Shaun, on the other hand, is much more quantum. I think it's the hair. He has a lot of it, and about 95% of it is strictly localised about him, but the remainder just seems to go on, possibly to infinity. Hard to pin down.
is_computer_on()(returned 1 if the computer was on - the result was undefined if not) and also
is_computer_on_fire()which, it seems, returned the temperature of the motherboard if the computer was on fire. If this turned out not to be the case, it returned some other value.
It also came to my mind (such as it is) that the huge hunk of rouelle de jambon that was sitting in the fridge waiting to be marinated and then barbecued would be lonely without something to go with it, so buying a kilo of saucisse de canard, neatly rolled up and skewered into a disk, seemed like a no-brainer. And the huge plump artichoke, the poivrons, the poireaux and the chèvre frais just jumped into the basket of their own accord: I did not lure them with honeyed words or sweeties, it is Not My Fault.
I really shouldn't be allowed into places like that unsupervised because when I left I not only had the filo pastry but also two huge côtes de veau rose, some bourguignon (for a carbonnade, which is made with beer, actually, but let's not get picky), lamb leg steaks, two souris d'agneau (not some unspeakable bastard hybrid between a mouse and a lamb, but lamb shanks which are absolutely wonderful when braised) and a certain number of cuisses de poulet fermier, which just happened to be on special and can go in the freezer anyway, so that's alright. Not My Fault!
Actually, the only real problem with the wind is that when we go out for a walk, I'm convinced that it gets up Shaun's bum and goes to his head, which makes him all excited and even more of a bubble-head than usual.
Also, rain is not, it seems, on the agenda, so with luck Cédric will indeed turn up as promised on Monday to finish off the terrace. Which would be rather nice.
And the electricians are supposedly available this month, and as most everything else is kind of waiting on them, that would be rather good if they did in fact put in an appearance. Once they've done that and festooned the place with cables Cédric and André can get back to putting up the gib-board and installing some of life's little necessities, like showers and toilets, and then I can start putting down the parquet flottant, and do some tiling. Oh, and the velux need to go in too.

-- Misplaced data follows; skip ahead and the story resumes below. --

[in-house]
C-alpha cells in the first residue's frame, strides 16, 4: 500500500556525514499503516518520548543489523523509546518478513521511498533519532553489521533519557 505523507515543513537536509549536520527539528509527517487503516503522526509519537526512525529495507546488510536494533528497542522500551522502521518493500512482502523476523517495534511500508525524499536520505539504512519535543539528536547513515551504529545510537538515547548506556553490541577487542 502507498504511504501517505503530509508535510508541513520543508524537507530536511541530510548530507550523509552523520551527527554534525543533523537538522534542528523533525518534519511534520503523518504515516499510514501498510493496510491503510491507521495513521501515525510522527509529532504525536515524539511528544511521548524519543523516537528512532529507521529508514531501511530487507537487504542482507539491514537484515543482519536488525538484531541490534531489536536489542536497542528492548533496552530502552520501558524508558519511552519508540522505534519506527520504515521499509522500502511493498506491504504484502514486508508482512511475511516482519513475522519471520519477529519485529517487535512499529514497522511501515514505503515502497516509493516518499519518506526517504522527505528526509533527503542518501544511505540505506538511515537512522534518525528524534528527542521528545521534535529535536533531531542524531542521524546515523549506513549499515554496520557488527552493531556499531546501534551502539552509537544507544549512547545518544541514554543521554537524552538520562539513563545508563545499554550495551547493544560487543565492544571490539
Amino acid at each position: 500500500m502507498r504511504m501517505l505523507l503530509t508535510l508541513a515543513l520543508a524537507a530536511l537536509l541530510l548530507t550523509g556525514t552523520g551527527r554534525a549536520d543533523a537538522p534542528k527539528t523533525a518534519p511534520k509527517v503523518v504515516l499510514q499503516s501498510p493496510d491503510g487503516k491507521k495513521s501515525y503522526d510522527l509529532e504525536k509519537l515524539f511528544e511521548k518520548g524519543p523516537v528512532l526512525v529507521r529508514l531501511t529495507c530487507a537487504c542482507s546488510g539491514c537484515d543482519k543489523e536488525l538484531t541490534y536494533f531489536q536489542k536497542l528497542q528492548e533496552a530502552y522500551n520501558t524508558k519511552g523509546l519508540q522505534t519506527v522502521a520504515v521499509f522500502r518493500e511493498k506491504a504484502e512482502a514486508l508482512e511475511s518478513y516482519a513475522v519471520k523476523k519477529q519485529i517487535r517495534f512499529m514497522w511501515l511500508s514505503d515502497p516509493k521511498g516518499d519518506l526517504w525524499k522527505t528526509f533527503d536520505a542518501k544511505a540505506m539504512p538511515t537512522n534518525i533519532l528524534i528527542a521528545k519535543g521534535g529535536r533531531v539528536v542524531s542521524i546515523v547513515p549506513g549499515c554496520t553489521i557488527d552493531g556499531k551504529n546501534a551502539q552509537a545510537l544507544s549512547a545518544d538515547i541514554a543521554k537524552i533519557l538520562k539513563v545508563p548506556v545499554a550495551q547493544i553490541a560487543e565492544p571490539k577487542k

In other news, it seems that Number One son should be down for a visit at the beginning of next month, having finally managed to wangle some holidays. (This would not be a good time to mention the notoriously generous holidays enjoyed by most French-things, minimum five weeks paid leave per year. In the hotel trade, this tends not to happen.)
And as it happens, everyone did in fact turn up. The electricians are happily burping or whatever it is they do up at the top of the house, and Cédric and his apprentice are out on the terrace with a blowtorch, putting down rolls of what looks suspiciously like tinfoil and tar to do a definitive job of waterproofing it before putting down a layer of cement and then tiling it.
Which goes some way to explaining how it was that Margo and I found ourselves at Lézignan late this afternoon, placing an order for 37 m² of exterior tiles: thought we'd better get the damn things before it snowed, or Cédric came down with a gastro, or something.
Whatever, I eventually got buzzed up to the first floor to find that my licence was in fact waiting for me (and why the hell couldn't they have sent me a letter to say so?) and then puzzle, on the way down, why for godsake they ask for colour photos when what they put on the card is snazzy gray-scale - and then, back on the ground floor, saw someone actually sitting behind a desk at the service étrangers.
I very politely asked if by any chance she could see if my card was there - she agreed that it wouldn't cost her her job to look, did so, and walked out with yet another miniature B&W plasticized photo of me in my wallet. I knew you didn't need a computer to find a folder in a filing cabinet.
And on top of that, the sky above is a dome of deep blue, the sun is shining bravely, and there is no wind. A good day, all in all.